Open your eyes, man. You complain about the cost of the Curiosity Rover on Mars…2.5 billion dollars spread out over seven years. That’s chicken feed! Chump change! In 2011 our government paid that much in interest on the national debt every 1.7 days! You won’t impress anyone with your skills as an economist if you continue to demonstrate such a lack of ability to keep track of you decimal places.  😉

As for your “save the planet” argument, I share it, but what do you propose we spend that 2.5 billion to save the planet from? No, no…don’t answer that. I have a partial list:
1> Ignorance.
2> Illness (like AIDS, heart disease, lung cancer, and type II diabetes).
3> War.
4> Tyranny.
5> Poverty.
6> Starvation.
7> Thirst.
8> Stagnation.
9> Slavery.

Oh ya, and of course there are also those climate change and ozone hole things that soooo few scientists are working on these days! Maybe the smart people who helped you with your space jump were neglecting their duty to humanity by working for you instead of studying environmental science like all the other good, responsible scientists of our time!

Have you stopped to consider that some things about our planet can only be learned by comparison with somewhere else?

Have you stopped to consider how many of the variables that govern climate change can be eliminated by looking closely at the climate of another planet that shares the same heat source as ours?

Have you stopped to consider that finding (or not finding) new life on Mars might teach us a little something about life on Earth?

Have you stopped to consider that maybe looking closely at a dead world and how it got that way might help folks better appreciate how rare and precious their own little blue gem is?

Or do you delude yourself into thinking that even though advancements and discoveries in one scientific pursuit always seems to branch out into other ones, that for some unnamed reason that process will somehow stop at Mars?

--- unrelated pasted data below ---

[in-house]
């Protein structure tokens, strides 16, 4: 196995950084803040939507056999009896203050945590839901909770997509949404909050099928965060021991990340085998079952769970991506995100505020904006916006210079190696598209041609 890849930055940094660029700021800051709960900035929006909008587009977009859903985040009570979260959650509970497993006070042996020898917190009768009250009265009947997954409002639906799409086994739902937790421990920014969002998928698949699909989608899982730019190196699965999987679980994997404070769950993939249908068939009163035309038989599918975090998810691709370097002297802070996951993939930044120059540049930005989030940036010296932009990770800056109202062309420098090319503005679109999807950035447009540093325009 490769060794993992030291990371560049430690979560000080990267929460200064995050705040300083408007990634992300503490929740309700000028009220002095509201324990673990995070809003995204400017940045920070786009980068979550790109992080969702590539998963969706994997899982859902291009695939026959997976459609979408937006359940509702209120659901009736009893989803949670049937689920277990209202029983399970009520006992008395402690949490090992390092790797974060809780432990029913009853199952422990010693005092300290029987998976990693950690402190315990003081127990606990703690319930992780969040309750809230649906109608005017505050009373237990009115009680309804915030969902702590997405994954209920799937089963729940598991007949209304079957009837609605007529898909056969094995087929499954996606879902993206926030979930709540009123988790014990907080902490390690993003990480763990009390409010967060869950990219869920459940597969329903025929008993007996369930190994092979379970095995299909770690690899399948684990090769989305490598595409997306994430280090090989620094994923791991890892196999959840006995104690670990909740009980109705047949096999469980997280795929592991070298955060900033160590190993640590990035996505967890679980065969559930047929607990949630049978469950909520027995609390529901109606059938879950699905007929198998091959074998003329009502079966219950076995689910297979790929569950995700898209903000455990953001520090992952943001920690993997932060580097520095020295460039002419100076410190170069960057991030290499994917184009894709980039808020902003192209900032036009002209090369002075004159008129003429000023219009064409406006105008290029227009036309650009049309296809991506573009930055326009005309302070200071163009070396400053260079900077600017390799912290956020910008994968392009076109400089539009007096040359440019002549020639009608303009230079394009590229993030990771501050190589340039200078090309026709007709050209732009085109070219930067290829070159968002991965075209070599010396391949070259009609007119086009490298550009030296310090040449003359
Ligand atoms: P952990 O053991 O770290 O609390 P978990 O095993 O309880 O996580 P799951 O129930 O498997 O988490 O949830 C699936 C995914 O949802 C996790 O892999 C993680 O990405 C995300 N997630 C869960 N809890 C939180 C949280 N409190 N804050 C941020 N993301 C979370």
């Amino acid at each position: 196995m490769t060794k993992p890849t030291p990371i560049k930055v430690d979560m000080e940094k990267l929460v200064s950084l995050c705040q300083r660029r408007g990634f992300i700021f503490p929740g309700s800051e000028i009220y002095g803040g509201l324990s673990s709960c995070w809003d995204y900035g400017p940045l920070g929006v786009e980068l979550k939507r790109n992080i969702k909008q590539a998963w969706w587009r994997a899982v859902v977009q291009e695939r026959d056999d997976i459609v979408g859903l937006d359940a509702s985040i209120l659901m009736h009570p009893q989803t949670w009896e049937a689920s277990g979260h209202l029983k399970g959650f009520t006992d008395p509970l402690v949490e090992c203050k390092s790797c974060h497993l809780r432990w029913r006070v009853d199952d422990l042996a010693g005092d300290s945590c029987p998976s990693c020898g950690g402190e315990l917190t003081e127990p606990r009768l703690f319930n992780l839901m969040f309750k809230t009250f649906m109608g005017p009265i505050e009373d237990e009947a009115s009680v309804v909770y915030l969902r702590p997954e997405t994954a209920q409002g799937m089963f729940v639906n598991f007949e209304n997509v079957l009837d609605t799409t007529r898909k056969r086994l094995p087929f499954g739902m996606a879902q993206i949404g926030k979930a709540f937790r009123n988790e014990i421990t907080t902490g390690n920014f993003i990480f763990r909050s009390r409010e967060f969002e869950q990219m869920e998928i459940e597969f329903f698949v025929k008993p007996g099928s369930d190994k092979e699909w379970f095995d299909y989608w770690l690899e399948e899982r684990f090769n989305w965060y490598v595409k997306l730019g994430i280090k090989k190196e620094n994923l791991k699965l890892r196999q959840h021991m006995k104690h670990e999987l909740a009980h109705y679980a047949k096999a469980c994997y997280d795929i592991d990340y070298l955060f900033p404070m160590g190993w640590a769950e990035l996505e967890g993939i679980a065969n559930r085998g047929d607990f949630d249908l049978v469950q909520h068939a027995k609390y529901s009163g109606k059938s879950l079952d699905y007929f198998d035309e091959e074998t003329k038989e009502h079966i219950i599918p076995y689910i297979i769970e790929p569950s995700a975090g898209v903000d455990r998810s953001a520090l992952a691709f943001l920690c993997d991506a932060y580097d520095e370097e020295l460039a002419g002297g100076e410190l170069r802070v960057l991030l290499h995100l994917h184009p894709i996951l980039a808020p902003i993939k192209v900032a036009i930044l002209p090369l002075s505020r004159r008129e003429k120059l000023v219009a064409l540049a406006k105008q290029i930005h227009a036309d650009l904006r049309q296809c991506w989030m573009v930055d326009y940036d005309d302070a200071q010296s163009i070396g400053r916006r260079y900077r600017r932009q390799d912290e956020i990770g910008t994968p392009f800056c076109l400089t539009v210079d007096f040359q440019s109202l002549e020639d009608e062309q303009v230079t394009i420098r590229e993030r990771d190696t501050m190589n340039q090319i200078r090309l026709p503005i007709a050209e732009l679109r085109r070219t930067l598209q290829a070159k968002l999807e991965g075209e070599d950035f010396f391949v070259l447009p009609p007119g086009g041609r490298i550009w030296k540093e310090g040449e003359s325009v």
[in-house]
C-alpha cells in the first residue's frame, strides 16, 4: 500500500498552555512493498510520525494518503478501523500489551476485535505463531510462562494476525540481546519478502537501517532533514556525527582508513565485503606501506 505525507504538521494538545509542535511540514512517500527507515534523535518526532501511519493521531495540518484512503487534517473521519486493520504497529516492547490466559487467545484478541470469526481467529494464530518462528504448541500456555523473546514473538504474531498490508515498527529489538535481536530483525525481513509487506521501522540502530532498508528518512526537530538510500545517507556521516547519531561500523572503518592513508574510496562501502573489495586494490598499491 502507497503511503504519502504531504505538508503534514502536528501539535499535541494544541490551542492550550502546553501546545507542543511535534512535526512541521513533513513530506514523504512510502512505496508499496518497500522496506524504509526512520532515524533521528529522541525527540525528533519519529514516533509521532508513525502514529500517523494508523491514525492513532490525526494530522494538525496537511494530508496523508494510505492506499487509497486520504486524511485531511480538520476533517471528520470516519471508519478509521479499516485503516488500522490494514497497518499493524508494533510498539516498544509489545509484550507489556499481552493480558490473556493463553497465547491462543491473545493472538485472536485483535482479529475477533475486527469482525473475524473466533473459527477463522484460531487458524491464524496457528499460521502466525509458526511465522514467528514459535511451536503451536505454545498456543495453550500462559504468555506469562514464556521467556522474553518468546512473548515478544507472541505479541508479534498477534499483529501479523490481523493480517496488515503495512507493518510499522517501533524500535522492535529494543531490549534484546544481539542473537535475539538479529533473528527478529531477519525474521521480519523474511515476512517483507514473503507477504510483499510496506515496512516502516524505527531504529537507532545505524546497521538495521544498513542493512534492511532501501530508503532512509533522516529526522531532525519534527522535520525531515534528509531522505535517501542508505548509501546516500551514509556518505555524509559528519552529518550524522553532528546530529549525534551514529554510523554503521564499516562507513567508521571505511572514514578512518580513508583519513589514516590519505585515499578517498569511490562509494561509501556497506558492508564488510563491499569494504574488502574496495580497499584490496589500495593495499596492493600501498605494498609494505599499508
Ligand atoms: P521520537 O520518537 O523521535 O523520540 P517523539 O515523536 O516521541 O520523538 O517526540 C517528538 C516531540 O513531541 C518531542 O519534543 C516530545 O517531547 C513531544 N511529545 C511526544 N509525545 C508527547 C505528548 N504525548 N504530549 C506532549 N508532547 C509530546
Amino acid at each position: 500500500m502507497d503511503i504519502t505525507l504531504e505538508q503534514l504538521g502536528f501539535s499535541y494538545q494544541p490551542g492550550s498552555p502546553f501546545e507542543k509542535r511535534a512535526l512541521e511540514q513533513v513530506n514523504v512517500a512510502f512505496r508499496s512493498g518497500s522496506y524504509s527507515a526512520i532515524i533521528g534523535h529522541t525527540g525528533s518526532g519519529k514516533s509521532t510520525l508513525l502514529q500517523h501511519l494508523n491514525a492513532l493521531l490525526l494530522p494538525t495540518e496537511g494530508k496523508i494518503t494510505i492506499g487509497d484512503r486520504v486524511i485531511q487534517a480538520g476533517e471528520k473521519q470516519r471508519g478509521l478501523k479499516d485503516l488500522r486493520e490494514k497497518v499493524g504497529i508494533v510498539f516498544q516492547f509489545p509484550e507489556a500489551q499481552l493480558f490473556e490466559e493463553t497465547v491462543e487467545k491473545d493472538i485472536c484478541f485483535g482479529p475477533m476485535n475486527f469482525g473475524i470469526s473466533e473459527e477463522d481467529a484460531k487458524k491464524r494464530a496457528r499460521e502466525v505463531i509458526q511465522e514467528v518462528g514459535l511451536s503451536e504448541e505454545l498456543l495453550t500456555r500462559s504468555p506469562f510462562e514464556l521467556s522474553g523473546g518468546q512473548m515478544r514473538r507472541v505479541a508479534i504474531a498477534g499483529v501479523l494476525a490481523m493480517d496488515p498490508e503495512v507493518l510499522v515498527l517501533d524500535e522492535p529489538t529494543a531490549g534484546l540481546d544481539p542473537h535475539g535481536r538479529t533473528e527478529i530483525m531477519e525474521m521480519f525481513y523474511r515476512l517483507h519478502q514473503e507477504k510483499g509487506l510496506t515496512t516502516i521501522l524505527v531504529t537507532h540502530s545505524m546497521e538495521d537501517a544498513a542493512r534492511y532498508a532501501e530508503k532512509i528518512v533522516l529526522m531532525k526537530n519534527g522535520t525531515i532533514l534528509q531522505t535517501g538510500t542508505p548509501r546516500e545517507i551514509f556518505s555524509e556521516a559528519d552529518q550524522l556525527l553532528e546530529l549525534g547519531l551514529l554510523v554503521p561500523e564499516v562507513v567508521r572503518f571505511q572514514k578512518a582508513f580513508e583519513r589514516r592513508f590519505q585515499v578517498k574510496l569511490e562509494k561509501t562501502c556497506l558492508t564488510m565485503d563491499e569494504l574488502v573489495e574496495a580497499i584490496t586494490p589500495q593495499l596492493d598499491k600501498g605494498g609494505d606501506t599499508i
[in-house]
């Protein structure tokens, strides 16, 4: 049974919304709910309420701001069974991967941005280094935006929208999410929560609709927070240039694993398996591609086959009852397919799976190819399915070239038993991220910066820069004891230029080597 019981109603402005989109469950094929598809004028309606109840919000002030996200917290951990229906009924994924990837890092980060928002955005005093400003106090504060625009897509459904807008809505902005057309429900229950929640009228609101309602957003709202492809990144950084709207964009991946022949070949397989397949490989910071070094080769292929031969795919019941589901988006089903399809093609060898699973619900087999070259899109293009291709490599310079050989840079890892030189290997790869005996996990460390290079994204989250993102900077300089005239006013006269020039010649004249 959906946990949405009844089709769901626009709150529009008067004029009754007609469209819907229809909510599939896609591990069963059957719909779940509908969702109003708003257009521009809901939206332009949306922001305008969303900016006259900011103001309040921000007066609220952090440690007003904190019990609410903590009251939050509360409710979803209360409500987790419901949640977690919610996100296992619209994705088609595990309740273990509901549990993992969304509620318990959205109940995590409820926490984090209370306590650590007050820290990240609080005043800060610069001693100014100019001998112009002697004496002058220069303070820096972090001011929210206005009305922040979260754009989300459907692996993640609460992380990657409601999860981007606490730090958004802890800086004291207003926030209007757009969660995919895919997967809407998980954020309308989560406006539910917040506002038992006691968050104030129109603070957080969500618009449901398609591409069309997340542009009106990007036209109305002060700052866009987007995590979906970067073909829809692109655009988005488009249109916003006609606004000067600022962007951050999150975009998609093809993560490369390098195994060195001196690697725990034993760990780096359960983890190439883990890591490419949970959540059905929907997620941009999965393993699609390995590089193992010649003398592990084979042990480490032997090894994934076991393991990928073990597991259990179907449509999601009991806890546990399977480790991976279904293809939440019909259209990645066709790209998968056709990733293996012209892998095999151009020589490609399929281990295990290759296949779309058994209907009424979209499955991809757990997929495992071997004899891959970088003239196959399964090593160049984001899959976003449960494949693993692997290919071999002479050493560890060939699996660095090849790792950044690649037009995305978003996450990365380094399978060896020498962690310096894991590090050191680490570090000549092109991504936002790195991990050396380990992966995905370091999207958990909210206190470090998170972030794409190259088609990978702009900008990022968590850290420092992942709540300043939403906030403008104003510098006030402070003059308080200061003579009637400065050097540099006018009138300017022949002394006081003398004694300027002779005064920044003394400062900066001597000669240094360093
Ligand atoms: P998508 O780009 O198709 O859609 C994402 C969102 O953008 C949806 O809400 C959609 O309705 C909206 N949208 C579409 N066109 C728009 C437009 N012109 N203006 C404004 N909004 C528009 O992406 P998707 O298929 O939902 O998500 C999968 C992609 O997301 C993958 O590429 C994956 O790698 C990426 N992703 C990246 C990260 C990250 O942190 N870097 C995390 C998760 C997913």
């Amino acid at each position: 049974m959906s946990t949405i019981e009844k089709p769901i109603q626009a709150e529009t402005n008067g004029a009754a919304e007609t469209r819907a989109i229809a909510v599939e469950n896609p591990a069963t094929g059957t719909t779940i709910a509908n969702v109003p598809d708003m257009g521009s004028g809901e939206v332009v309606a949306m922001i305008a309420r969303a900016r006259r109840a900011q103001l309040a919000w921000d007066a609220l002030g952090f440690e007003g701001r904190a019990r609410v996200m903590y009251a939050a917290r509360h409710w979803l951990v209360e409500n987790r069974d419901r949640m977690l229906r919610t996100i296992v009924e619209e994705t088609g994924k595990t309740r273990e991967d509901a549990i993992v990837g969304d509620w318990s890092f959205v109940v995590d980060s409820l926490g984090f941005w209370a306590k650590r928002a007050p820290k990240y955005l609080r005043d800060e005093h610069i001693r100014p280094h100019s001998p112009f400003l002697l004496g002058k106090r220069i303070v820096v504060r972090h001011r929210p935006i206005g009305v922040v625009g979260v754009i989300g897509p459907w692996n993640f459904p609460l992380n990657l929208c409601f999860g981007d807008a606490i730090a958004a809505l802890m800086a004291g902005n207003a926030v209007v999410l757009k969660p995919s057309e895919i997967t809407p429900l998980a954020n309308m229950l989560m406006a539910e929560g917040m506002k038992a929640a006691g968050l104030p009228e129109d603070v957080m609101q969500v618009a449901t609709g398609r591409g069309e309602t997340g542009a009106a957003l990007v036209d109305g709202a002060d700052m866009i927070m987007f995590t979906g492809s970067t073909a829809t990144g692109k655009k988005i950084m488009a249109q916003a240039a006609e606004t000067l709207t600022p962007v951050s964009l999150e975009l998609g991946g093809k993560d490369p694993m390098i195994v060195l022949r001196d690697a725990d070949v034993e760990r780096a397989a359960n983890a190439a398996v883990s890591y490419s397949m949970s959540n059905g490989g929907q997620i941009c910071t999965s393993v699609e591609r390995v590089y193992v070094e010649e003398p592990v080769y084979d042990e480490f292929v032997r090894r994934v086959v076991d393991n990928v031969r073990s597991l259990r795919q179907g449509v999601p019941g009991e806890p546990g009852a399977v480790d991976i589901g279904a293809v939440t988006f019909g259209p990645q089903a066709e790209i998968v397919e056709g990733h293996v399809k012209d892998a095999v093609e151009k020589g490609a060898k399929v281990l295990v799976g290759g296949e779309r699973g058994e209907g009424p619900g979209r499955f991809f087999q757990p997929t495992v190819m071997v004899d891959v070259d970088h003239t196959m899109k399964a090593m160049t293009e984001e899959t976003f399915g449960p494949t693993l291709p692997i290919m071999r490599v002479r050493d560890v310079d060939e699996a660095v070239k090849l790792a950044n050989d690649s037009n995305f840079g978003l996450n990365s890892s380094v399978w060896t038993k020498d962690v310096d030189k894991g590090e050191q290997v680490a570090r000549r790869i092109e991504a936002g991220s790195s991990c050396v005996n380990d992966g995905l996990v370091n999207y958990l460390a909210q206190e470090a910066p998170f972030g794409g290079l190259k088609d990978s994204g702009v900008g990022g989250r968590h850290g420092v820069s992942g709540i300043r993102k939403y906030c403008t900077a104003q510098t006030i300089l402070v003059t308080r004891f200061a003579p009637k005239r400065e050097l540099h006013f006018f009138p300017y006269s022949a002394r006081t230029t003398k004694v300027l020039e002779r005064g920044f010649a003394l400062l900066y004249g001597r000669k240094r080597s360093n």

Just like your jump, Mars exploration brings tears to the eyes of the old and fires the imaginations of the young.
Just like your jump, Mars exploration pushes the envelope of what’s possible for all of humanity.
Just like your jump, Mars exploration will return in kind to whatever organization sponsors it.
Just like your jump, Mars exploration must solve new problems in order to succeed, and in doing so, adds to the wealth of human knowledge from which we all benefit in an ever-growing network of predictable and unpredictable ways.

And…just like your jump…the landing of the Curiosity rover on Mars, along with all of the other new achievements of 2012, will be seen as mere first steps in the years to come. Yet the explorers who achieved them will be listed among the other icons of history and science in the text books of tomorrow.  Richard Branson‘s idea that your jump can be repeated from 400,000 feet will be possible because you gave people ideas that will advance technologies and make what you call “completely insane” a reality.  Likewise, talk of the Moon, Mars, L2, and the outer planets wake up children who are now asleep and send them on science careers that may or may not lead them to space, but will lead them and our species forward.

The explorers of 2012 don’t know what they’ve started, but your grandchildren will!


~ by Bill Housley on November 2, 2012.